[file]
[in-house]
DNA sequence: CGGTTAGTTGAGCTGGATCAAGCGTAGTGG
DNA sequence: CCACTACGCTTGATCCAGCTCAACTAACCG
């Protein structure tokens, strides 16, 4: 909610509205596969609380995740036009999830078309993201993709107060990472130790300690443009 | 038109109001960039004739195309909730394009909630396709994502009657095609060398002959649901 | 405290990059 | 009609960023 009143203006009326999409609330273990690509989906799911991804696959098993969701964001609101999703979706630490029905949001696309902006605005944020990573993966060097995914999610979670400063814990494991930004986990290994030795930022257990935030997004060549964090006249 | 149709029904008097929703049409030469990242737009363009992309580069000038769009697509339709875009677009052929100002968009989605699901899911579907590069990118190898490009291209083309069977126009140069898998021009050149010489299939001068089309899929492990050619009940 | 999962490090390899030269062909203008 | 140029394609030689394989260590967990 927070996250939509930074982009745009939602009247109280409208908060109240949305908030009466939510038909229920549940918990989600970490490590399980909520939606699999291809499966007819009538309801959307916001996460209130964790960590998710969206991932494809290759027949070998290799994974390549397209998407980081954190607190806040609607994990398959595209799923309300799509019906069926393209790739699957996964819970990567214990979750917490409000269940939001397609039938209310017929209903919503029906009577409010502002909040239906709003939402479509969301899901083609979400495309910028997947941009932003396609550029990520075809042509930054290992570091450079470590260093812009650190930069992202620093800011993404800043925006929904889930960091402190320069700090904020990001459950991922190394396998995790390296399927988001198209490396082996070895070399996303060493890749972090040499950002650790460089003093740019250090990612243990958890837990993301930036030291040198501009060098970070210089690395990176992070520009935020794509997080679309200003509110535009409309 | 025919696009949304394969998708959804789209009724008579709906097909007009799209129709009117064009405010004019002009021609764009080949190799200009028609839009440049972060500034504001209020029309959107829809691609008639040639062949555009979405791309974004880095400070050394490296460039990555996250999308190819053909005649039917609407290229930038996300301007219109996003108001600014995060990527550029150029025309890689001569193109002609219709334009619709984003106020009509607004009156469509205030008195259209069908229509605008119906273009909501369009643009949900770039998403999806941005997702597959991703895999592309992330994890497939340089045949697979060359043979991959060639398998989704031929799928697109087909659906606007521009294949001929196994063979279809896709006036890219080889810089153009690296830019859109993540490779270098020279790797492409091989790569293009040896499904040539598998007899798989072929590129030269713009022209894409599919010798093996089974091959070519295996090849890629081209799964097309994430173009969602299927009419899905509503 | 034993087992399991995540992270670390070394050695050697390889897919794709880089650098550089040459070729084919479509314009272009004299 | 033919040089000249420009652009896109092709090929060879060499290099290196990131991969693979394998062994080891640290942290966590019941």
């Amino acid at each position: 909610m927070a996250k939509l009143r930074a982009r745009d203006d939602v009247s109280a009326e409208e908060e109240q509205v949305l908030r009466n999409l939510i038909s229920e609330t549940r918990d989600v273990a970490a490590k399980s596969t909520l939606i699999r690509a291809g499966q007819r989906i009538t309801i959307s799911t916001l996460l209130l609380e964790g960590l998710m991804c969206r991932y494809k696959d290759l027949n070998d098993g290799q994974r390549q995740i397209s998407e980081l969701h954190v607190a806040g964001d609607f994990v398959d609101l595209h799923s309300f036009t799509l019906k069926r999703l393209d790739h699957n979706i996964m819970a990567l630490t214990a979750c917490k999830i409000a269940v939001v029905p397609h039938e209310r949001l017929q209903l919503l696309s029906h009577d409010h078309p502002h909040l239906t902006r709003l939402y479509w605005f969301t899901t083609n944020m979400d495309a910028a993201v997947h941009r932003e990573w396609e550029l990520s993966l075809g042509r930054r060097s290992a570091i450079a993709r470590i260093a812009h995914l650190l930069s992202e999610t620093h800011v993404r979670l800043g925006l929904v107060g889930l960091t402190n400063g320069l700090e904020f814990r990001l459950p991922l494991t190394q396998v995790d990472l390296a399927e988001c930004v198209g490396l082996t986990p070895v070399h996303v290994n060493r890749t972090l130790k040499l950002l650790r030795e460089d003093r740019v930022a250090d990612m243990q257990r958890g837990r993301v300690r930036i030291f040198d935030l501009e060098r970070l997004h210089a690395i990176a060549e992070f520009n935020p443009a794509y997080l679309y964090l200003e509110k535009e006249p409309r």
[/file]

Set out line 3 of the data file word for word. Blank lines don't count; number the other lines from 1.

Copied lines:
DNA sequence: CCACTACGCTTGATCCAGCTCAACTAACCG